South Africa is a middle-income country with consistently high perinatal mortality rates even among babies who are expected to have a good chance at survival . The high prevalence of intrapartum-related deaths for babies who weigh at least 2500 g at birth clearly shows weaknesses in perinatal health care in South Africa [4, 6]. Essentially, in 2008 and 2009, approximately 35% of fresh stillbirths in South Africa weighed at least 2500 g, and in the 2010/2011 period, the reported intrapartum-related mortality for babies in this weight category was 6.37 per 1000 births [7, 8]. In one province in South Africa, the analysis of preventable perinatal deaths following an intrapartum event indicated that early neonatal deaths were more likely to have a healthy mother . Such deaths, which cannot necessarily be predicted during antenatal care, and are not prevented during intrapartum care, reflect a need to focus on potential underlying causes; and these can be better understood by exploring the context in which these deaths occur.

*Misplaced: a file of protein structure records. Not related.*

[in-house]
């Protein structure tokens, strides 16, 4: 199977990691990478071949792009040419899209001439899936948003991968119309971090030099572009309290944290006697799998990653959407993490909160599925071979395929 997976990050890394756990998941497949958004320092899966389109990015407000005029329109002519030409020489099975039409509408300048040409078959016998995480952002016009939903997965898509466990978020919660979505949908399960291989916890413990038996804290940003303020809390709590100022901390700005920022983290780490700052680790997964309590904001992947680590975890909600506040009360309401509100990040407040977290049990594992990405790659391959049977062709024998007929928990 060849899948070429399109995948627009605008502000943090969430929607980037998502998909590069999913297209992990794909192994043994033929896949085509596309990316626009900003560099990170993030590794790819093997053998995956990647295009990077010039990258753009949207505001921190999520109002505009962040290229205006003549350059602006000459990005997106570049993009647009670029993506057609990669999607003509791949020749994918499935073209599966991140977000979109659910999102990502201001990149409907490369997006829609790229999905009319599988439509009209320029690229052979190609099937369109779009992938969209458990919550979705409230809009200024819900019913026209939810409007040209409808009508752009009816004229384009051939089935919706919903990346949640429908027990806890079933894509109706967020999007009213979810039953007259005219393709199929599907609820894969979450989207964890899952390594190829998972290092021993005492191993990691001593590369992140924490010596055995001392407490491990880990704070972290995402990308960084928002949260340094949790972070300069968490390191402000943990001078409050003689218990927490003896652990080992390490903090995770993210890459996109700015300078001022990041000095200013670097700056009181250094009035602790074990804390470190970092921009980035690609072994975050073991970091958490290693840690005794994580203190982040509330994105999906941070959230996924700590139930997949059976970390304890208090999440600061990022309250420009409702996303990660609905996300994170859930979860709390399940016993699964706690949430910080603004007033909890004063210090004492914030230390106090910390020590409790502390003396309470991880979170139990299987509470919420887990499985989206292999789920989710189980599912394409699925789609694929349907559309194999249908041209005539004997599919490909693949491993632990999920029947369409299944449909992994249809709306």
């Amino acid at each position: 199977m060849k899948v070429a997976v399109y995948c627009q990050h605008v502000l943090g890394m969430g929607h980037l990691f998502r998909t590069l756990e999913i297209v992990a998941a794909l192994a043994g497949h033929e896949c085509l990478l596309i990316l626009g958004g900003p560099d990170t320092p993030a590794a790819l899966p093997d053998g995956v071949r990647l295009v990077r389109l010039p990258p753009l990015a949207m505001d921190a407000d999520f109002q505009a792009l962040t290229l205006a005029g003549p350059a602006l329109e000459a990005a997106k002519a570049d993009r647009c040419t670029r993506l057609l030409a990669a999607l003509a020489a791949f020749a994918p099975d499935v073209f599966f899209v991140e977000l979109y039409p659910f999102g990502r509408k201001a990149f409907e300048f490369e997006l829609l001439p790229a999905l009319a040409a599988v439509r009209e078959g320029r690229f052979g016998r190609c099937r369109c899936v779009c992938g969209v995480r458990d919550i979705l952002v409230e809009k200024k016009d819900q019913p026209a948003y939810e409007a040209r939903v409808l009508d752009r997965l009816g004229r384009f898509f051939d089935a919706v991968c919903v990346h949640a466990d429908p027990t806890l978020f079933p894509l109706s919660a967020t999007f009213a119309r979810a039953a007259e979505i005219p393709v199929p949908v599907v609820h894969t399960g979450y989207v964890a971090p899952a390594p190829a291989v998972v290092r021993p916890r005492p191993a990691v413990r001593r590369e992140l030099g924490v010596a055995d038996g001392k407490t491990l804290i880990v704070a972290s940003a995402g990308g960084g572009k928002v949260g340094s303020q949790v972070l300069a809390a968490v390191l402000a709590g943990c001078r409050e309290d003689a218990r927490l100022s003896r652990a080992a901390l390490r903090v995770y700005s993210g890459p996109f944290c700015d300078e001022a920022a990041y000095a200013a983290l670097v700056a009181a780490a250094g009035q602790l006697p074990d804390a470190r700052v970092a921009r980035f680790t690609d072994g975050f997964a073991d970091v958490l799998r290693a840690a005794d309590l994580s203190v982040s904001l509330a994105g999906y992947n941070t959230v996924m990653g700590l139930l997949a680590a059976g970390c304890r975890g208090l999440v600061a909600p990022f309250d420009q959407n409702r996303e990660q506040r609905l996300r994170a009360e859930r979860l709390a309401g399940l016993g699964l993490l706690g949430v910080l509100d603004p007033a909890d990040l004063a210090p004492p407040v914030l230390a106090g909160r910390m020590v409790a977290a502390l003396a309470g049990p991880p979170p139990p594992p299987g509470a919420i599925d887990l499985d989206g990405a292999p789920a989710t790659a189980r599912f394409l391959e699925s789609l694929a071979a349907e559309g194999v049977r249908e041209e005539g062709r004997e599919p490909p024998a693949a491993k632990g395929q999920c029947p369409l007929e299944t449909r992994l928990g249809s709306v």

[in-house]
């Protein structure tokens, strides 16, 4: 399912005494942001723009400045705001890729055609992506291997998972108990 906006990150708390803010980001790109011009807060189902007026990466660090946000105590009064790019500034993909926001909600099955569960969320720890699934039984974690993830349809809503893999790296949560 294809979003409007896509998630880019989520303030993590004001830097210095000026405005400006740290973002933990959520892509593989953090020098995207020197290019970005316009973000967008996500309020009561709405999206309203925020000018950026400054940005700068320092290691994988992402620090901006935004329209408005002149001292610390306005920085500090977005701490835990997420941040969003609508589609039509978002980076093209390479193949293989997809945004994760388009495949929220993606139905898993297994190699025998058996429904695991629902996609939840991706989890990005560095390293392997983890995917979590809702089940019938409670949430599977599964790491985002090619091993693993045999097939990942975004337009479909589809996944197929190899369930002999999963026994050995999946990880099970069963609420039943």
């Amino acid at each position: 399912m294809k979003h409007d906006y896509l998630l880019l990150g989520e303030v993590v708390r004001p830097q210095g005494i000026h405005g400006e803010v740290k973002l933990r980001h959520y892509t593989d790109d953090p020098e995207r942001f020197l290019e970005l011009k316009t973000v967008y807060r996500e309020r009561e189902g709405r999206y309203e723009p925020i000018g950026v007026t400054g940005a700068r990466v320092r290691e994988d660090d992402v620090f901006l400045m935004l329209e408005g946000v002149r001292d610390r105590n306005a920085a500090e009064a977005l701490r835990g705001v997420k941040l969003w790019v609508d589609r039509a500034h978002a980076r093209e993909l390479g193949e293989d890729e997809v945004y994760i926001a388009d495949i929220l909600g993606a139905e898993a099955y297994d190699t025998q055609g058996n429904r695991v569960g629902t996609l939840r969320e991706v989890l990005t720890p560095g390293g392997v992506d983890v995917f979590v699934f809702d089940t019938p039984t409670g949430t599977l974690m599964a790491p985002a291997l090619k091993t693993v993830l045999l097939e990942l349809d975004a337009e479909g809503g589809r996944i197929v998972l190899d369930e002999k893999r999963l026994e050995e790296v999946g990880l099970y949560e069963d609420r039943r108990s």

South Africa’s public healthcare delivery system is organized into levels of care, providing perinatal care health services for low risk to high risk pregnancies and births [10, 11]. Low risk births are designated to be midwife-led, in clinics and community health centres (CHCs), which provide basic emergency obstetric care. Clinics and CHCs refer intermediate risk births to district hospitals which provide comprehensive emergency obstetric care . High risk births are designated to be doctor-led in regional, tertiary and national central hospitals . Overall, the healthcare delivery system has been designed to meet the healthcare needs of women during pregnancy, around the time of birth and after birth.